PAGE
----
The Regulations introduce a new right for trade mark owners to alert customs authorities of the entry of suspected counterfeit goods into their market places before such goods are distributed throughout the European Economic Area (the “EEA”). Once suspected goods are detained there is an obligation on the goods holder to prove that the trade mark owner is not entitled to prevent the sale of the goods within the destination country.
This contrasts with the previous regime where the onus was on the trade mark owner to prove that there was enough reason to suspect the goods were counterfeit before the customs authorities were able to detain them. By shifting the burden of proof on to the goods holder trade mark owners are offered a new level of protection to stop counterfeit products from entering the market. Trade mark owners should be mindful not to use enhanced rights indiscriminately; where it can be proven that the goods holder is entitled to sell the suspected products in the relevant market the trade mark holder will be liable for damages accrued due to the delay.
The Regulation further attempts to dismantle the production line of counterfeit goods by allowing trade mark owners to take actions against individual traders involved in the production chain, as opposed to only targeting sellers of counterfeit goods. From now acts such as affixing identical or similar marks to packaging, labels and security features or devices will be considered as acts of trade mark infringement, along with offering or placing on the market, as well as stocking, importing or exporting such items.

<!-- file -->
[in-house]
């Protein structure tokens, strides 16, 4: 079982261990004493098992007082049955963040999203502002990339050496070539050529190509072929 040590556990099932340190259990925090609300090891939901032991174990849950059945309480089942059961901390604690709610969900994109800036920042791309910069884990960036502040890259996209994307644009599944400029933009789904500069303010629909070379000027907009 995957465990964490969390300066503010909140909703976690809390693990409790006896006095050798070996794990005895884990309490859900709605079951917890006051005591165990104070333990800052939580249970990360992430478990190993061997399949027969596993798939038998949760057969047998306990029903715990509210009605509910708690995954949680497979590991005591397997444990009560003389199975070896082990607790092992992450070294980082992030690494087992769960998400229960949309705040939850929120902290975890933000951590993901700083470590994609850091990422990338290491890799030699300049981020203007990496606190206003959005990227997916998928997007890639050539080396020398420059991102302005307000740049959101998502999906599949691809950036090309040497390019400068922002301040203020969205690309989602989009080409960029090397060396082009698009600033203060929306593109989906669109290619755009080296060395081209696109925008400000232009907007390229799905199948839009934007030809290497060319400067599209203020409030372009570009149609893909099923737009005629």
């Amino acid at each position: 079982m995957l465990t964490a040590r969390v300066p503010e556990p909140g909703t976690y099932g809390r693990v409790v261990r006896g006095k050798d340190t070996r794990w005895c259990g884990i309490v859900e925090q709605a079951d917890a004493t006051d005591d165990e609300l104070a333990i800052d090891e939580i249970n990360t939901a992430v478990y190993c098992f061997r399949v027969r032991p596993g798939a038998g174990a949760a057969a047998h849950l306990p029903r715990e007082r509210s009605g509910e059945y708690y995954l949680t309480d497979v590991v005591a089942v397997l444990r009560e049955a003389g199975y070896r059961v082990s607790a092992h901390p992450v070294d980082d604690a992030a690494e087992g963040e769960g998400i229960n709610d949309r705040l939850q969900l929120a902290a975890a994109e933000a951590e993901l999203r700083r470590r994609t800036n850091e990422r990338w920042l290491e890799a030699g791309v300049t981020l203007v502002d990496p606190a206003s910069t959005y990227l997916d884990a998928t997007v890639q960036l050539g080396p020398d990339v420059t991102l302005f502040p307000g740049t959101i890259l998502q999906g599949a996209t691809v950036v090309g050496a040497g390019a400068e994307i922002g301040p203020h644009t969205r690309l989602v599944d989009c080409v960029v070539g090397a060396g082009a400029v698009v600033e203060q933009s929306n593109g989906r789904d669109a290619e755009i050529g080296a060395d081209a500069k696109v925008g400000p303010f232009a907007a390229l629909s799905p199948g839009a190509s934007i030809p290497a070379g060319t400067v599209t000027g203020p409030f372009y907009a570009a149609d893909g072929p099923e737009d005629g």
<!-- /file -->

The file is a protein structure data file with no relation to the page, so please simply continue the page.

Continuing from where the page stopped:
The Regulations also specify that using trade marks in company names is an act of specific infringement. This measure aims to stop the twin nuisances to brand owners, first of company registrations by the ill-informed who fail to conduct proper searches before incorporating, and second by speculators who register a trademark as a company name in the hope of inflating the price of the company name in the event that the brand owner wants to purchase the company name to protect their reputation or brand.
The common connection between each of these enhanced benefits for proprietors is that they are pre-emptive. They attempt to assist brand owners in protecting their intellectual property before damage is suffered to their reputation or branding.
To streamline the procedure of selling a business contracts of sale will now contain obligations for sellers to transfer any registered trademarks (unless the contract contains clear evidence to the contrary).
The changes implemented by the Regulations are designed to better reflect the realities of registering and protecting trade marks in the fast-moving EEA. The greater legal certainty provided by the Directive on procedural matters will assist ambitious brands who wish to forge an international presence by offering them the ability to protect trademarks throughout the European Union. Finally, established brands have gained new tools to fight against counterfeiting. The shift in the burden of proof will undoubtedly be a welcome change to proprietors battling counterfeiting, arming them with the appropriate tools for on-going brand protection.
Should you wish to discuss any of these changes in greater detail, please contact a member of the Intellectual Property team.